Tea drinkers, you’ve got one more reason to rejoice about your favorite beverage!
This International Tea Day 2017, researchers give you an extra reason to enjoy that hot cup of tea as drinking hot tea is now linked to lowering the risk of developing glaucoma.
Lowering glaucoma risk is next in the growing list of hot tea health benefits. In a study released in the British Journal of Ophthalmology, researchers have linked drinking at least one cup of hot tea daily to lowering the odds of developing a serious eye condition, glaucoma.
Glaucoma is a group of diseases that damage the eye’s optic nerve due to fluid pressure build-up. It has been identified as the leading cause of blindness across the globe. Currently, it affects 57.5 million people worldwide, which includes 2.2 million Americans, according to National Institutes of Health. The count is expected to increase to 65.5 million by 2020.
The study done by the researchers from the University of California, Los Angeles intended to see the connections between different beverages and glaucoma. They performed this study by taking into consideration the data from the 2005-2006 National Health and Nutrition Examination Survey (NHANES) in the US. This is a nationally representative annual survey of about 10,000 people who have given interviews, physical examinations, and blood samples, designed to gauge the health and nutritional status of US adults and children. This year, it also included eye tests for glaucoma which was prevalent in 1678 individuals.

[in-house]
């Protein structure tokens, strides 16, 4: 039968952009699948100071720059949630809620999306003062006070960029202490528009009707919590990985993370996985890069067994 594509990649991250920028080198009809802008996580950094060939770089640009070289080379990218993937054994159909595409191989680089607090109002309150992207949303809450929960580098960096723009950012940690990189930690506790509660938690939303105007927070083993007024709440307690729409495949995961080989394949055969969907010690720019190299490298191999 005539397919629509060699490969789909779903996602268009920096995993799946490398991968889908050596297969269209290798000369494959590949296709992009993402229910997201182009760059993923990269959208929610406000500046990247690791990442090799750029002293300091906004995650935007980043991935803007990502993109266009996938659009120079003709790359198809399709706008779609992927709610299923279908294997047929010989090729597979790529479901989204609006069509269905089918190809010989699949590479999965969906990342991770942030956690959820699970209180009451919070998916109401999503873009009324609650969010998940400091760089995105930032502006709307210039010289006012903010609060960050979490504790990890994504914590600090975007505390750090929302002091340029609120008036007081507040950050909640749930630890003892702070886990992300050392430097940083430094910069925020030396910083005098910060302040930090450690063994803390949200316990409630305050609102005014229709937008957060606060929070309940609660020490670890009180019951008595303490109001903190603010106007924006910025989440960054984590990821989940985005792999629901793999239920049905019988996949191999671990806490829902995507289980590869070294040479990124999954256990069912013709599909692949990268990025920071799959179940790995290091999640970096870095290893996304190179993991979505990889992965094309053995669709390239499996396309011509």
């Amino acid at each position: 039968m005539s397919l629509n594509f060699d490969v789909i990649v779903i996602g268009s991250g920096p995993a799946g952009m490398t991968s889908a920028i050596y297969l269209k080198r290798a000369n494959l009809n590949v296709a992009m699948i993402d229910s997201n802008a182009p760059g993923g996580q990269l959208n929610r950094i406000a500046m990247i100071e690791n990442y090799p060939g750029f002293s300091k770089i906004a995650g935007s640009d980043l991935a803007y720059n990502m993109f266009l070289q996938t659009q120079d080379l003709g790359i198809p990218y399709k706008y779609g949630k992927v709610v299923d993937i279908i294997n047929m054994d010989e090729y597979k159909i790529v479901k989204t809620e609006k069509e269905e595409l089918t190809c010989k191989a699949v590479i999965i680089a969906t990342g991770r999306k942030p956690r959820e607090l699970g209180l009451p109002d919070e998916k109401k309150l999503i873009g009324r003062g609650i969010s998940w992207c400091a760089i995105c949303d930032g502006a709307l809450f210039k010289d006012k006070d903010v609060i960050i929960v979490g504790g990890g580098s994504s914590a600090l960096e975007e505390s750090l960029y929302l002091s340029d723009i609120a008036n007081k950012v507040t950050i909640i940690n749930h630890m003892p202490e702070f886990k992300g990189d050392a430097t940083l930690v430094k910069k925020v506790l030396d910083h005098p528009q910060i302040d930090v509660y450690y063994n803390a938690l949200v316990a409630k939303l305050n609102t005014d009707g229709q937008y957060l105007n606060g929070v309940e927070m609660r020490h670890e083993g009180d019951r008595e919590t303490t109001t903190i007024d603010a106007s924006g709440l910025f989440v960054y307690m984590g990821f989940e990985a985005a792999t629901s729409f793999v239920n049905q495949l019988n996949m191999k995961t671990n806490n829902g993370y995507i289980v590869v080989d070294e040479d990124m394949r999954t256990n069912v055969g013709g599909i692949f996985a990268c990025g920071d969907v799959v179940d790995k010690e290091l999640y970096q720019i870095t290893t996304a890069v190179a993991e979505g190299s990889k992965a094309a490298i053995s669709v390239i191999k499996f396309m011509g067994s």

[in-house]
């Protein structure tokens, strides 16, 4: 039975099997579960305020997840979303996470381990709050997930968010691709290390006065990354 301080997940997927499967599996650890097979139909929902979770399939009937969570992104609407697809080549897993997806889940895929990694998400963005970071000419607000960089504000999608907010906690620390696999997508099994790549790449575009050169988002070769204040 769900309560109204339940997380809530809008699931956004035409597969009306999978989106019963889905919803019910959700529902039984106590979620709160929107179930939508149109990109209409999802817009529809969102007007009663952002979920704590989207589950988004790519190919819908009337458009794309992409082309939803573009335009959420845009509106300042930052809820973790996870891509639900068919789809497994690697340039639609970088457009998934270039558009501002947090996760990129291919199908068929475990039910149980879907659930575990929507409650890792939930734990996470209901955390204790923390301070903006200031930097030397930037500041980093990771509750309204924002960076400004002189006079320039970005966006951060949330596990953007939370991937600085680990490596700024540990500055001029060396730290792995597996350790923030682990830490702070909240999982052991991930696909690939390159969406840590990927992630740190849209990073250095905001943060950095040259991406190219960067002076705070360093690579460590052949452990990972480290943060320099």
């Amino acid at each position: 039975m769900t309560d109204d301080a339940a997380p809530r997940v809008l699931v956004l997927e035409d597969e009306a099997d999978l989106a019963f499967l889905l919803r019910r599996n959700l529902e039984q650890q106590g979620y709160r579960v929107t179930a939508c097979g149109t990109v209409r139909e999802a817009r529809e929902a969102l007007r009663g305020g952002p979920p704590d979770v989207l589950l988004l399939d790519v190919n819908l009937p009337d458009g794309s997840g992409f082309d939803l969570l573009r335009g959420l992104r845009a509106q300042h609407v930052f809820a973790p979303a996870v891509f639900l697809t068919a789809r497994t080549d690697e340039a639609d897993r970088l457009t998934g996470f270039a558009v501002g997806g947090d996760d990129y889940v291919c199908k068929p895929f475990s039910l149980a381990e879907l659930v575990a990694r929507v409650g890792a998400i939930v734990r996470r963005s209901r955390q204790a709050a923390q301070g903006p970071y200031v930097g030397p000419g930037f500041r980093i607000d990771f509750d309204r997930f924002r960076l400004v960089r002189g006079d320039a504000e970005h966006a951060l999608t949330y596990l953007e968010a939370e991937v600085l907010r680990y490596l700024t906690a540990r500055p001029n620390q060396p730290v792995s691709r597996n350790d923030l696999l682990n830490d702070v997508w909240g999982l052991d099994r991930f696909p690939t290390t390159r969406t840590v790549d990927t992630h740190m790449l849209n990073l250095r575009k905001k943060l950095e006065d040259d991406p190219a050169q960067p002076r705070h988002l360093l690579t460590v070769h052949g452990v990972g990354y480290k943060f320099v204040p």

The review of questionnaires from these participants revealed unexpected results. Interestingly, no significant associations were found between the consumption of coffee, iced tea, decaffeinated tea and soft drinks, and glaucoma risk. However, participants consuming one cup of hot tea daily had 74% decreased chances of having glaucoma than those who did not consume hot tea.
It is important to note that although the study shows the link between drinking hot tea and lower glaucoma risk, it does not prove that tea prevents the disease. While the study results show a link, the researchers said that further investigation will be needed.
So, what are you waiting for? Go ahead and grab that hot cup of tea, now.